Bis saeculari (September 27, 1948), is an apostolic constitution, of Pope Pius XII on the Sodality of Our Lady issued to mark the two hundredth anniversary of the Papal bull Gloriosae Dominae of Pope Benedict XIV in 1748.

Apostolic constitutions are the highest form of papal teaching, above encyclicals, below dogmatization ex cathedra. The Sodality of Our Lady dates to 1584. It consists of associations of persons, sodalists, dedicated to a Christian life, following the model of the Virgin Mary.

Importance to the Church

The Salus Populi Romani was venerated by Marian sodalities. A rare picture of Salus Populi Romani crowned for the Marian year 1954 by Pope Pius XII

Pope Pius XII expressed his support of the Marian Congregations. He described the Sodality as authentic "Catholic Action under the auspices and inspiration of the Blessed Virgin Mary"[1] and called for its renewal in the post war era. The Pope established guidelines for the lay apostolate.

Pope Pius praised the Sodality for its "numerous and great services to the Church" and says of Sodalists "Indeed in propagating, spreading and defending Catholic doctrine they must be considered among the most powerful spiritual forces". Of the Rules of the Sodality he says "through them the members are perfectly lead to that perfection of spiritual life from which they can scale the heights of sanctity" and adds that "wherever Sodalities are in a flourishing condition - holiness of life and solid attachment to religion readily grow and flourish". He illustrates the point by adding that "the fact that they ever had the common good of the Church at heart and not some private interest is proved by the unimpeachable witness of that most brilliant series of Sodalists to whom Mother Church has decreed the supreme honours of the Altars; their glory throws lustre not merely on the Society of Jesus but on the secular clergy and on not a few religious families, since ten members of the Sodalities of Our Lady became founders of new Religious Orders and Congregations".[2]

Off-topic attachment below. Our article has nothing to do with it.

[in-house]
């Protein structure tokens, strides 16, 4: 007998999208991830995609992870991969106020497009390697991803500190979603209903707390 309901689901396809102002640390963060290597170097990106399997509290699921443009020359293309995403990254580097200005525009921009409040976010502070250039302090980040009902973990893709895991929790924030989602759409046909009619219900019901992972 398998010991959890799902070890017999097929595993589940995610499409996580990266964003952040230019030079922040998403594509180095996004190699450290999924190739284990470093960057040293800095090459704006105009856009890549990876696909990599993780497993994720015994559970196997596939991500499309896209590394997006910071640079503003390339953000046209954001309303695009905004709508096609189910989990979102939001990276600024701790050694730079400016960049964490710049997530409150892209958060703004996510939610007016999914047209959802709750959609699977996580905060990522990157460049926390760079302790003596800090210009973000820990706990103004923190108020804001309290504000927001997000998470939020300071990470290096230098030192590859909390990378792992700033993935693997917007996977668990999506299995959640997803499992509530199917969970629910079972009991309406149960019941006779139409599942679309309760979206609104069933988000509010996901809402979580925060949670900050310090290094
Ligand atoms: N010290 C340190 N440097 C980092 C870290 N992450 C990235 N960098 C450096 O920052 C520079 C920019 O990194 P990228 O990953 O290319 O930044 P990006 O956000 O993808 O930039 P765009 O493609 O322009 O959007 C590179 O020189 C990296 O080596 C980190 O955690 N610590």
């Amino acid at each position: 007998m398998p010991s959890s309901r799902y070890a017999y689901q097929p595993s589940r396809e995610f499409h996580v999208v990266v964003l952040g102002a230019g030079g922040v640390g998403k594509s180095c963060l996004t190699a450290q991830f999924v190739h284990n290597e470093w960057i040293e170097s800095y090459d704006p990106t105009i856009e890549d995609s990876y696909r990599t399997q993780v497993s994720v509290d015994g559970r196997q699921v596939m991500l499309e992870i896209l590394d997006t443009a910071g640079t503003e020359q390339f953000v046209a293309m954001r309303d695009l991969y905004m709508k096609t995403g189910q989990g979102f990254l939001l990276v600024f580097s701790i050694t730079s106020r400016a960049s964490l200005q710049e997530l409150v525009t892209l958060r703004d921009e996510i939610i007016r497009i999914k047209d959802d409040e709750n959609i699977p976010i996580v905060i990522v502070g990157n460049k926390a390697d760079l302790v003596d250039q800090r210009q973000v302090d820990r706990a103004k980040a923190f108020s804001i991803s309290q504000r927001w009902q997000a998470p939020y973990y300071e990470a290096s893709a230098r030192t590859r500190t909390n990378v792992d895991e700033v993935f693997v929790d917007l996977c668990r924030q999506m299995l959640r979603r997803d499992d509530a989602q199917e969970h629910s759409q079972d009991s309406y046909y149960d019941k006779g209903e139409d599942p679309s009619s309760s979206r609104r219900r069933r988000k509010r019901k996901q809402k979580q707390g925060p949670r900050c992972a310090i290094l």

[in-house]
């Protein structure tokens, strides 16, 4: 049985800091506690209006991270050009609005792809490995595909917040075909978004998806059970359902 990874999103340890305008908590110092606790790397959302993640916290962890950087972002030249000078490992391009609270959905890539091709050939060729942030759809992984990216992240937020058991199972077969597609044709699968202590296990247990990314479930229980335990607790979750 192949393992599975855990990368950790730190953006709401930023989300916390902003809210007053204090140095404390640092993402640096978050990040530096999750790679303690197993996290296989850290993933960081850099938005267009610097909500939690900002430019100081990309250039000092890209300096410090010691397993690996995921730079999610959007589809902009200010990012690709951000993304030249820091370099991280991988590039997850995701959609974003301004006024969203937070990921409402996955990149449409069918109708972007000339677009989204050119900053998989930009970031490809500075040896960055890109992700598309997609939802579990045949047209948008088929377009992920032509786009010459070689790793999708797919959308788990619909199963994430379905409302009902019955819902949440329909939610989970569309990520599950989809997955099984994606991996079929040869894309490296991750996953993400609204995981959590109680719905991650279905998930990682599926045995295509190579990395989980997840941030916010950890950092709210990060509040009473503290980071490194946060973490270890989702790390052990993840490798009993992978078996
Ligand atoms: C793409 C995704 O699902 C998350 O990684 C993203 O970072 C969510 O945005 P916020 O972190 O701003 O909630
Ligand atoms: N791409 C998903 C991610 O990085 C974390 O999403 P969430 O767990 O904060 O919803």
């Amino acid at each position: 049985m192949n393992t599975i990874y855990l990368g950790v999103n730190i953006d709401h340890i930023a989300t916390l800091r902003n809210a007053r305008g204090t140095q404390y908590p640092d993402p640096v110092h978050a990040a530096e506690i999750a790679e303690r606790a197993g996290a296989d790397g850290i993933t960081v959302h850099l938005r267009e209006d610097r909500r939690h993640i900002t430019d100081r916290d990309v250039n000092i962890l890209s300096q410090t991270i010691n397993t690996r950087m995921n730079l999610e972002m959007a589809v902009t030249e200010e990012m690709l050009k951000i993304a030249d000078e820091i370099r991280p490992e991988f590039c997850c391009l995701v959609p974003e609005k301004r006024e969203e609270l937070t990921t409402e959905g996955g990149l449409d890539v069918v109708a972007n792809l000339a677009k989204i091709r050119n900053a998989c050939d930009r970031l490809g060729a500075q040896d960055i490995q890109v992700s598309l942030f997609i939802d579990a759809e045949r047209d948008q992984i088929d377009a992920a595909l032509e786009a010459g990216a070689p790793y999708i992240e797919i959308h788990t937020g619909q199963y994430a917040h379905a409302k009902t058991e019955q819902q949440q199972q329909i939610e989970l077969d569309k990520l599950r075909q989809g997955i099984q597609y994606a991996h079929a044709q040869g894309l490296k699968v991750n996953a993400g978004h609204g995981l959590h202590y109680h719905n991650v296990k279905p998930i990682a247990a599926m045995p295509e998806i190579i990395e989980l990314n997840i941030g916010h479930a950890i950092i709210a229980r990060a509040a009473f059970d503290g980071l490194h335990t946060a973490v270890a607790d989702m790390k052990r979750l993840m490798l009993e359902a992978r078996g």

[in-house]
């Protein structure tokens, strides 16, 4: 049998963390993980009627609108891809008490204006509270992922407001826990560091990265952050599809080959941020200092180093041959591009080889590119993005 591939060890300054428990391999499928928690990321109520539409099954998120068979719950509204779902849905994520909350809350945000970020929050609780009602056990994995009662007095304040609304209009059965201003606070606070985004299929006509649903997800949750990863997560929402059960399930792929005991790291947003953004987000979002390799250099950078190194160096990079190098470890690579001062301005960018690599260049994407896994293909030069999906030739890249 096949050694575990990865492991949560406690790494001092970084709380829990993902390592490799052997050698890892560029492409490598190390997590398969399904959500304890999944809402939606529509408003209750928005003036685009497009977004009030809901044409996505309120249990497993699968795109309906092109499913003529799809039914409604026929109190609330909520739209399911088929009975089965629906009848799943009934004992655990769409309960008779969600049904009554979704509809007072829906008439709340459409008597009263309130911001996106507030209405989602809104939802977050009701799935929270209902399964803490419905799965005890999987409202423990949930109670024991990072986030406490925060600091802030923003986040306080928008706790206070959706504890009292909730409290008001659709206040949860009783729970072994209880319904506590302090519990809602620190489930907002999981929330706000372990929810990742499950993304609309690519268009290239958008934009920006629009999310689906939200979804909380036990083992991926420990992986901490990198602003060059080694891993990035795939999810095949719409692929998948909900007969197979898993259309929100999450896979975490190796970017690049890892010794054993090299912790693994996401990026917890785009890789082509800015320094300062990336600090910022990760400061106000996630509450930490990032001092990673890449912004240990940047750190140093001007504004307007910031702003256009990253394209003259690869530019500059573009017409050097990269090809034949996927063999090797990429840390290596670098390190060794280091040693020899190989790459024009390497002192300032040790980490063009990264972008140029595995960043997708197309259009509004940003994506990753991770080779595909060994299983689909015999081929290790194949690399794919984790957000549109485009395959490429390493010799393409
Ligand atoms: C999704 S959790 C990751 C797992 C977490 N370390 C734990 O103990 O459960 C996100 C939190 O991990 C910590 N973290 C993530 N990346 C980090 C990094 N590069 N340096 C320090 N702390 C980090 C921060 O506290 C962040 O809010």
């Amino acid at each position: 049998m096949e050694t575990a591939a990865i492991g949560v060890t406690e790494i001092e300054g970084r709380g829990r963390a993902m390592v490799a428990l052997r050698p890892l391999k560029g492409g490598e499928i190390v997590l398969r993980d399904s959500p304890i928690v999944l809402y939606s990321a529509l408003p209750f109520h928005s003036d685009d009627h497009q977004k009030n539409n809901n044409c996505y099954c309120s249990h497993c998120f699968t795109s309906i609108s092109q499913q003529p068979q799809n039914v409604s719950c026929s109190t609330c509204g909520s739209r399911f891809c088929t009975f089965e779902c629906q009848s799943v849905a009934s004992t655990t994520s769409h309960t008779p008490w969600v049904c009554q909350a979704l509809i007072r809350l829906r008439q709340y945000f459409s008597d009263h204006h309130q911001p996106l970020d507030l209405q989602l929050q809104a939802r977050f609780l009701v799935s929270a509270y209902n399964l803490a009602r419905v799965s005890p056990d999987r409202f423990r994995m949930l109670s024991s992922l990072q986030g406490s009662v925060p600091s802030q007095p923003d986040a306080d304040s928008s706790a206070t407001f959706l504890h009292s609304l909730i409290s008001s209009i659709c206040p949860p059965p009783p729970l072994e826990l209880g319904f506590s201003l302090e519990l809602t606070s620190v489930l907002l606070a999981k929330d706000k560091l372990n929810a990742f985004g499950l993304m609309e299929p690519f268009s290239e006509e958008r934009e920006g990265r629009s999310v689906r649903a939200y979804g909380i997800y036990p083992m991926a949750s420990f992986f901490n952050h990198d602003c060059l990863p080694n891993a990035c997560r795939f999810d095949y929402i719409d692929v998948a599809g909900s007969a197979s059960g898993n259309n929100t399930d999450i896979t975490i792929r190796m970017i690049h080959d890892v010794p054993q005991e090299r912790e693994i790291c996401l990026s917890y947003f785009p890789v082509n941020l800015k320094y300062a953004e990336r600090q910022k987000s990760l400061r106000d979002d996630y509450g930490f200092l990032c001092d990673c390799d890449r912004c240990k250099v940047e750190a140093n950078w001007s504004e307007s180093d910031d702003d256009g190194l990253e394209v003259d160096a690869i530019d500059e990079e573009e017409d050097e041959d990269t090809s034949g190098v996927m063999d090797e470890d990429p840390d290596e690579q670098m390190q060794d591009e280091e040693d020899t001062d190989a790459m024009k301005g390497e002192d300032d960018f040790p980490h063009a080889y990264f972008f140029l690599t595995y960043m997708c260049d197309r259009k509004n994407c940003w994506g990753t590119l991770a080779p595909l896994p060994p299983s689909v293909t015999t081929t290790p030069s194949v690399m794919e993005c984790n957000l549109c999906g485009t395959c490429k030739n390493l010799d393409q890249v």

Because of their loyalty to the Church, they are welcome helpers of the hierarchies. In the future, twelve principles should be observed for sodalities to continue as an effective Church organization. The principles describe the continued value of existing rules, membership based on strict selections, Marian orientation not only in name, leadership by priests, clear but limited rights for priests and bishops, religious education of its members, and, cooperation with other lay organizations.[3]

Bis saeculari had the effect of reinvigorating the movement, eventually leading to formation of national and international federations.[4]


  • Any kind of apostolate belongs to the goals of sodalities, especially social obligations, the spreading of the kingdom of Christ, and the defence of the rights of the Church.[5]
  • The “perfect Catholic” formed by the Sodality, corresponds to the needs of our days no less than in previous times. More than ever before, we need men formed in the principles of Christian life.[6]
  • Sodalists should only be accepted, if they are in no way content with an average way of living. They should desire to climb the steep cliffs in their hearts, according to the rules, ascetic guidelines and exercises.[7]
  • It is the task of the sodality to train its sodalists so they may become a model of Christian and apostolic life to their fellow men.[8]

See also



  1. ^ ""History of Sodality", Sodality Union Archdiocese of Washington". Archived from the original on 2021-01-18. Retrieved 2016-11-23.
  2. ^ Bis saeculari 21
  3. ^ Bis saeculari 26
  4. ^ O'Toole, James M., Habits of Devotion: Catholic Religious Practice in Twentieth-century America, Cornell University Press, 2004 ISBN 9780801472558
  5. ^ Bis saeculari 38
  6. ^ Bis saeculari 9
  7. ^ Bis saeculari 36
  8. ^ Bis saeculari 37